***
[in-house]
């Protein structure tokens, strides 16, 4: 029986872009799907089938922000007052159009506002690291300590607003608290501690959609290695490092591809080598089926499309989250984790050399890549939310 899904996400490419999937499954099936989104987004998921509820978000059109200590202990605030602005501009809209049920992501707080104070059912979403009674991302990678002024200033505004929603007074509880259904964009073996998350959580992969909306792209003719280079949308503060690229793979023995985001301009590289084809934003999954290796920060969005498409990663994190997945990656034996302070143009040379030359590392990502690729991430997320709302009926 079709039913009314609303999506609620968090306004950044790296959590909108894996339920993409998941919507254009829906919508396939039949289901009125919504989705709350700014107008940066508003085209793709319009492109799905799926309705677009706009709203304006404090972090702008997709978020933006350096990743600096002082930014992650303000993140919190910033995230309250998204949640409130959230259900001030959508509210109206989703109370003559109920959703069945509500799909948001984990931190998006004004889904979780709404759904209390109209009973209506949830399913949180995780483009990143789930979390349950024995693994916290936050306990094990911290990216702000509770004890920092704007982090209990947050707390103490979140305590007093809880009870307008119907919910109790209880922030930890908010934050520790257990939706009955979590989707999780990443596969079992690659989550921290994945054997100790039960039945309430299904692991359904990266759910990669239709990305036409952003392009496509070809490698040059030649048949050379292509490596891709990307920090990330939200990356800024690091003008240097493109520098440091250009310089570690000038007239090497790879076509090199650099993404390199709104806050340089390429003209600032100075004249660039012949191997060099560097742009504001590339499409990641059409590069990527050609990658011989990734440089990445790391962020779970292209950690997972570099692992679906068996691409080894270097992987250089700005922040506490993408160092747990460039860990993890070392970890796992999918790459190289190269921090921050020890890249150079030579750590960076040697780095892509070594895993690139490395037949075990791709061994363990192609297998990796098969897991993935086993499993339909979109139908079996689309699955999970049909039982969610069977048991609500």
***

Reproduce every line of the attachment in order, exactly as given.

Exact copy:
[in-house]
């Protein structure tokens, strides 16, 4: 029986872009799907089938922000007052159009506002690291300590607003608290501690959609290695490092591809080598089926499309989250984790050399890549939310 899904996400490419999937499954099936989104987004998921509820978000059109200590202990605030602005501009809209049920992501707080104070059912979403009674991302990678002024200033505004929603007074509880259904964009073996998350959580992969909306792209003719280079949308503060690229793979023995985001301009590289084809934003999954290796920060969005498409990663994190997945990656034996302070143009040379030359590392990502690729991430997320709302009926 079709039913009314609303999506609620968090306004950044790296959590909108894996339920993409998941919507254009829906919508396939039949289901009125919504989705709350700014107008940066508003085209793709319009492109799905799926309705677009706009709203304006404090972090702008997709978020933006350096990743600096002082930014992650303000993140919190910033995230309250998204949640409130959230259900001030959508509210109206989703109370003559109920959703069945509500799909948001984990931190998006004004889904979780709404759904209390109209009973209506949830399913949180995780483009990143789930979390349950024995693994916290936050306990094990911290990216702000509770004890920092704007982090209990947050707390103490979140305590007093809880009870307008119907919910109790209880922030930890908010934050520790257990939706009955979590989707999780990443596969079992690659989550921290994945054997100790039960039945309430299904692991359904990266759910990669239709990305036409952003392009496509070809490698040059030649048949050379292509490596891709990307920090990330939200990356800024690091003008240097493109520098440091250009310089570690000038007239090497790879076509090199650099993404390199709104806050340089390429003209600032100075004249660039012949191997060099560097742009504001590339499409990641059409590069990527050609990658011989990734440089990445790391962020779970292209950690997972570099692992679906068996691409080894270097992987250089700005922040506490993408160092747990460039860990993890070392970890796992999918790459190289190269921090921050020890890249150079030579750590960076040697780095892509070594895993690139490395037949075990791709061994363990192609297998990796098969897991993935086993499993339909979109139908079996689309699955999970049909039982969610069977048991609500």